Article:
In the Garden:
Southwestern Deserts
May, 2014
Regional Report

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Lilies and goldfish add splashes of color to water gardens.

Water Gardening in the Desert

Water gardening in the desert is coming into vogue. Desert dwellers are beginning to realize the many tangible and intangible benefits a water feature provides in our relentlessly arid climate. Water conservation might not spring to mind as a benefit, but in reality, swapping turf for a carefully planned, naturalistic pond can reduce overall water use. Even better -- pond maintenance is less time-consuming than the obligatory mowing, fertilizing, aerating, and other chores that lawn upkeep entails.

A water source creates an urban wildlife habitat for all sorts of creatures. It attracts aquatic birds and colorful dragonflies that otherwise would have no reason to stop by your yard. Ponds are magical places for children to develop a love of nature. Toads, turtles, snails, and fish become well-observed friends.

The sound of water soothes and refreshes the soul. On a more practical note, it masks the sounds of traffic and neighbors. Water features can be designed to produce a trickle or a roar, to combat whatever bothersome noises need covering.

Questions to Ask Yourself
Like any other garden or landscape feature, it pays to start with a good plan. First, determine why you want a pond or water feature. How will you use it? Is it for noise abatement? Do you want to look at colorful fish? Is it part of a backyard wildlife habitat? How much time do you want to spend on maintenance? How much do you want to spend? These answers will help you choose how elaborate you want to be, whether you want a pond/stream combination or a self-contained half-barrel.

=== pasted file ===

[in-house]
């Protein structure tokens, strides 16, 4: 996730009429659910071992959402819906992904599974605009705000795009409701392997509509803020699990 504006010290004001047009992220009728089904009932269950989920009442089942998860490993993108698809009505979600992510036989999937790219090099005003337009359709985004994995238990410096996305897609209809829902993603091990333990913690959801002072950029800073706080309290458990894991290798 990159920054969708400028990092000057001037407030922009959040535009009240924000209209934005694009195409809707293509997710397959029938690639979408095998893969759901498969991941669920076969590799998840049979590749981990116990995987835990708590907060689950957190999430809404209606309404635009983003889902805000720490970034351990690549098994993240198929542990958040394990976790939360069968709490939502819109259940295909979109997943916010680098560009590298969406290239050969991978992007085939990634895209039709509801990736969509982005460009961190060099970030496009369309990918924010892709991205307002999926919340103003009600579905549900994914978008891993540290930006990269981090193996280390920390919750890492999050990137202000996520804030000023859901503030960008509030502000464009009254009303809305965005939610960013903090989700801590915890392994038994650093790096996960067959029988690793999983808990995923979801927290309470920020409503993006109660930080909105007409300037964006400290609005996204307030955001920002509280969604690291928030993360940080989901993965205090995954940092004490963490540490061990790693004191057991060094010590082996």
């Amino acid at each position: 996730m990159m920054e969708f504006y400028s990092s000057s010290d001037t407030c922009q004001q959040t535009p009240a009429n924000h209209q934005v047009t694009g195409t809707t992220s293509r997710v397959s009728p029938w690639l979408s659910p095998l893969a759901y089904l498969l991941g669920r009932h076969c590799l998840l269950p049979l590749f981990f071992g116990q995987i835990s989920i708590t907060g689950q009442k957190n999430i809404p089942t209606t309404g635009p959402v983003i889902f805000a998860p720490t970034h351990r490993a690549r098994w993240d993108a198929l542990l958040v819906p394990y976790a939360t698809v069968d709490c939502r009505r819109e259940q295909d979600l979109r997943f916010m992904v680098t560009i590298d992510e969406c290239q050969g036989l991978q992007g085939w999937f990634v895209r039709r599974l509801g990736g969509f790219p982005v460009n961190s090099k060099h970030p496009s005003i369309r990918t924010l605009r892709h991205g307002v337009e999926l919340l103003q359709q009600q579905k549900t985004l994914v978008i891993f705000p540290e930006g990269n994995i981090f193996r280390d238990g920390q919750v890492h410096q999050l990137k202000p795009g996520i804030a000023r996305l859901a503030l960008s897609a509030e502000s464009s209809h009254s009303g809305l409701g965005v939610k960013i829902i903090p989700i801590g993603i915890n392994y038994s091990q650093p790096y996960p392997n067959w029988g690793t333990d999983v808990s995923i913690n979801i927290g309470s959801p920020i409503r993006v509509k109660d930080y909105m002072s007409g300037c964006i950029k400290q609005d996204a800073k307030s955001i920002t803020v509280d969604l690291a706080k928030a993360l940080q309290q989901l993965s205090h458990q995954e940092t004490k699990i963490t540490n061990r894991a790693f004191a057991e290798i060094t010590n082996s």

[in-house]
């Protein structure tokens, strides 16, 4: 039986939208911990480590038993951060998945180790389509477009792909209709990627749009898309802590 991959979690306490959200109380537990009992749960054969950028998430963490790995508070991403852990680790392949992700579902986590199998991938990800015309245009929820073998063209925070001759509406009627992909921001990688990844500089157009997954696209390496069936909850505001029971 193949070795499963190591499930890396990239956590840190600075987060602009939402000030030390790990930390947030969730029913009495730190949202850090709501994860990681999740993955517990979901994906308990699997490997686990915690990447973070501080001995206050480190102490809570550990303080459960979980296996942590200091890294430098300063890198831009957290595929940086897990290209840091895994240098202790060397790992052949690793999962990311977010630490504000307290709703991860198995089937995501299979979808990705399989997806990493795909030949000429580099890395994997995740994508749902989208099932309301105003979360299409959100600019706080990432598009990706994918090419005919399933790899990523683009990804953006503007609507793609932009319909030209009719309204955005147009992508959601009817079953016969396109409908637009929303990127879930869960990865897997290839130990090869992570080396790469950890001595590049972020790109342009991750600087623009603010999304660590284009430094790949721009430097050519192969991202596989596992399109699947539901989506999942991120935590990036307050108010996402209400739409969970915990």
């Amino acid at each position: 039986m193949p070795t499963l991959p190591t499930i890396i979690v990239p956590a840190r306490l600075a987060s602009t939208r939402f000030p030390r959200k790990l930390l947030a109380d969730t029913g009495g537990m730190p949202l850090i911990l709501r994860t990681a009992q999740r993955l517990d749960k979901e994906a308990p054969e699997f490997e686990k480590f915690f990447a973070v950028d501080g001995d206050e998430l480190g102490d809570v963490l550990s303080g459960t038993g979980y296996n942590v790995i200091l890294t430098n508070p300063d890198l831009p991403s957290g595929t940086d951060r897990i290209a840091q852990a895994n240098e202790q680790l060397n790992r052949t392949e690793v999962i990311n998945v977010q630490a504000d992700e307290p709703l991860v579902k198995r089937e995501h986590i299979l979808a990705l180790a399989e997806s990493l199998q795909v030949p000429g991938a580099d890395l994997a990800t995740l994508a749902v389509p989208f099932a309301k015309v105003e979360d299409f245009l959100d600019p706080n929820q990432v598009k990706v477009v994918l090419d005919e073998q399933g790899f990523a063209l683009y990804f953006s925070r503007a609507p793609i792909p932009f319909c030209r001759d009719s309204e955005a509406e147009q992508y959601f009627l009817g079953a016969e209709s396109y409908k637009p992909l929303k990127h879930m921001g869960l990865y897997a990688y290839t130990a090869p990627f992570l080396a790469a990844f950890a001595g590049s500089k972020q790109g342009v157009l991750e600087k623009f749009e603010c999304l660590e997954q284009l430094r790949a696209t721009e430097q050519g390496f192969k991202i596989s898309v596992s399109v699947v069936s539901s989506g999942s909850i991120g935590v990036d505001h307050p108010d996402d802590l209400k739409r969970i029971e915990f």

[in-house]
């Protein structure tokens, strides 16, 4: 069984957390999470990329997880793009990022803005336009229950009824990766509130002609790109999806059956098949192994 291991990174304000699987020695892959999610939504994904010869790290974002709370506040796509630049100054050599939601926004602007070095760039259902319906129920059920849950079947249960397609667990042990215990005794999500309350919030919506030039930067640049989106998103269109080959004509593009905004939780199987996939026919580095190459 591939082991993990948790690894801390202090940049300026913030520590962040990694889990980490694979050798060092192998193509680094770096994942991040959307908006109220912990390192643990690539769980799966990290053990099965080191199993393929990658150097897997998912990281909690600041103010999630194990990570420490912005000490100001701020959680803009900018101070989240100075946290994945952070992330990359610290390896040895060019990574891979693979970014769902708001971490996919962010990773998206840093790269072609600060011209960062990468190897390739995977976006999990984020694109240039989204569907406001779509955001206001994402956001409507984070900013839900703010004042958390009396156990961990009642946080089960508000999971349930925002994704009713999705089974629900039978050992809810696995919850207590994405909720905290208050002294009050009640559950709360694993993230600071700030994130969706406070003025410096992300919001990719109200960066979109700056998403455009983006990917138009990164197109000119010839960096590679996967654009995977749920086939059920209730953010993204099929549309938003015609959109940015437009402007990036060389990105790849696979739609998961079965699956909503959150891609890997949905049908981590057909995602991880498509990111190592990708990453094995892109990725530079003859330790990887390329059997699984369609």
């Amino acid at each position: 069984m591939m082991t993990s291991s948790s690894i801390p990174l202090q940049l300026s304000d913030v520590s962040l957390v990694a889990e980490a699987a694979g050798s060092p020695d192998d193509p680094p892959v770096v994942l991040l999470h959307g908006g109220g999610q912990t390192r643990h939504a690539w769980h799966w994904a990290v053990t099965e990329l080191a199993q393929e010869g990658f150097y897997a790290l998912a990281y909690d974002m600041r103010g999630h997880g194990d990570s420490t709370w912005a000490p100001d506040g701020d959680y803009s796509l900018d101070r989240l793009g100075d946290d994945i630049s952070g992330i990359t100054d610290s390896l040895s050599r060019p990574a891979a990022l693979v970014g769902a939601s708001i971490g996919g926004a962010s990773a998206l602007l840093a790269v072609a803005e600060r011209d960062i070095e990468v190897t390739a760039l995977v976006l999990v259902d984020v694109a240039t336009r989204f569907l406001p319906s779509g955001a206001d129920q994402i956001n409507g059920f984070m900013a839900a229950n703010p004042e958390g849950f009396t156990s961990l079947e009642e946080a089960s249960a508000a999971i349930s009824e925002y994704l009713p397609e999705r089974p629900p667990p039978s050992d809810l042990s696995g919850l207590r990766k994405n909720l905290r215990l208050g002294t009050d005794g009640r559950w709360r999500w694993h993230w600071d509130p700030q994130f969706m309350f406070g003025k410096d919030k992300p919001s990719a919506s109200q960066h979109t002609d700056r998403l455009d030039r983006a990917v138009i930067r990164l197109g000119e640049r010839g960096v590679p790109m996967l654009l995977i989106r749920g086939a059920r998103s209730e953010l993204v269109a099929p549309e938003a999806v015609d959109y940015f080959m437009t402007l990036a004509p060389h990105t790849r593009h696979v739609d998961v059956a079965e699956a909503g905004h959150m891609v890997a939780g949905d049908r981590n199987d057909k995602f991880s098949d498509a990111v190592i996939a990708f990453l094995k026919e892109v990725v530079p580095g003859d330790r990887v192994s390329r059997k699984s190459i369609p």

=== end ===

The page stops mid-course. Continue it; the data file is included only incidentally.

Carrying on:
Next, determine the best location. Most ponds are placed in full sun without tree canopies overhead that will drop litter into the water. However, a shady locations beneath trees can work if you're willing to spend a little more time regularly skimming the pond surface clean. This will prevent a build-up of organic matter that can translate into excessive algae growth. Is there a slope to the land that will cause run-off during a thunderstorm? What about wind exposure?

What is the traffic pattern from your house to the pond? What views are available? Do you want to see the pond from a particular window? Hear it from the back patio as a "mystery" destination? Or do you want to step outside and see the pond front and center? What is the view from the pond itself as you sit relaxing nearby? Spread a length of hose or rope in the configuration of the pond and leave it for a few days. Place a chair nearby. Move the hose about between possible locations.

Safety and Other Issues
What safety issues are involved? Is your garden accessible to young children? Even a shallow pool or water-filled container can present a risk to unsupervised youngsters. Where is the nearest water and electrical source? Does your municipality have any zoning regulations related to ponds? If you dig a hole in the ground, what will you do with the removed soil? Are there any tree roots that might be damaged by installation or that will grow into the pond?

Although it is sometimes more exciting to just dig right into a garden project, if you spend a little time answering these questions, you'll be well on your way to creating the perfect watering hole.

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